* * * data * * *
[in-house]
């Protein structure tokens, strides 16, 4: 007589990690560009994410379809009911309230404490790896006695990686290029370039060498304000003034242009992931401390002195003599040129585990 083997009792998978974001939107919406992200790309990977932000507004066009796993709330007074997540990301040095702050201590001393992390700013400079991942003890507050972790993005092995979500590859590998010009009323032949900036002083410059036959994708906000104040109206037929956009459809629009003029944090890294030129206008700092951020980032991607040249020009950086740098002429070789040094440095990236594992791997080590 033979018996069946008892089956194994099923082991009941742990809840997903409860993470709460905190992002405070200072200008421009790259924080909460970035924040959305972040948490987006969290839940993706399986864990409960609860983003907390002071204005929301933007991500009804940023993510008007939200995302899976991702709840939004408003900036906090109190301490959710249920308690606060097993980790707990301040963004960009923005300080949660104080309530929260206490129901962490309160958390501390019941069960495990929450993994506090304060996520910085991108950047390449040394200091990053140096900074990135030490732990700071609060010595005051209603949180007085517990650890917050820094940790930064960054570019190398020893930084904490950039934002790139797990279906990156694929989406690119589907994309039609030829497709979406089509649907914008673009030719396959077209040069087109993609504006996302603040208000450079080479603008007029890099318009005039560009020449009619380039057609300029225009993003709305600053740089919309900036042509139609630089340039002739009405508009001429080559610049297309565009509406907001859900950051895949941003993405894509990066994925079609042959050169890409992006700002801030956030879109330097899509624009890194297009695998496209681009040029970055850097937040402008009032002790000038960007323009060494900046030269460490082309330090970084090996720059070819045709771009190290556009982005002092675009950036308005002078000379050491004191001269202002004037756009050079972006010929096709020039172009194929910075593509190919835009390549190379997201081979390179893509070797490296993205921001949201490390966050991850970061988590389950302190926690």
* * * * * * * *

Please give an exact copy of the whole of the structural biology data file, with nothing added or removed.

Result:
[in-house]
């Protein structure tokens, strides 16, 4: 007589990690560009994410379809009911309230404490790896006695990686290029370039060498304000003034242009992931401390002195003599040129585990 083997009792998978974001939107919406992200790309990977932000507004066009796993709330007074997540990301040095702050201590001393992390700013400079991942003890507050972790993005092995979500590859590998010009009323032949900036002083410059036959994708906000104040109206037929956009459809629009003029944090890294030129206008700092951020980032991607040249020009950086740098002429070789040094440095990236594992791997080590 033979018996069946008892089956194994099923082991009941742990809840997903409860993470709460905190992002405070200072200008421009790259924080909460970035924040959305972040948490987006969290839940993706399986864990409960609860983003907390002071204005929301933007991500009804940023993510008007939200995302899976991702709840939004408003900036906090109190301490959710249920308690606060097993980790707990301040963004960009923005300080949660104080309530929260206490129901962490309160958390501390019941069960495990929450993994506090304060996520910085991108950047390449040394200091990053140096900074990135030490732990700071609060010595005051209603949180007085517990650890917050820094940790930064960054570019190398020893930084904490950039934002790139797990279906990156694929989406690119589907994309039609030829497709979406089509649907914008673009030719396959077209040069087109993609504006996302603040208000450079080479603008007029890099318009005039560009020449009619380039057609300029225009993003709305600053740089919309900036042509139609630089340039002739009405508009001429080559610049297309565009509406907001859900950051895949941003993405894509990066994925079609042959050169890409992006700002801030956030879109330097899509624009890194297009695998496209681009040029970055850097937040402008009032002790000038960007323009060494900046030269460490082309330090970084090996720059070819045709771009190290556009982005002092675009950036308005002078000379050491004191001269202002004037756009050079972006010929096709020039172009194929910075593509190919835009390549190379997201081979390179893509070797490296993205921001949201490390966050991850970061988590389950302190926690």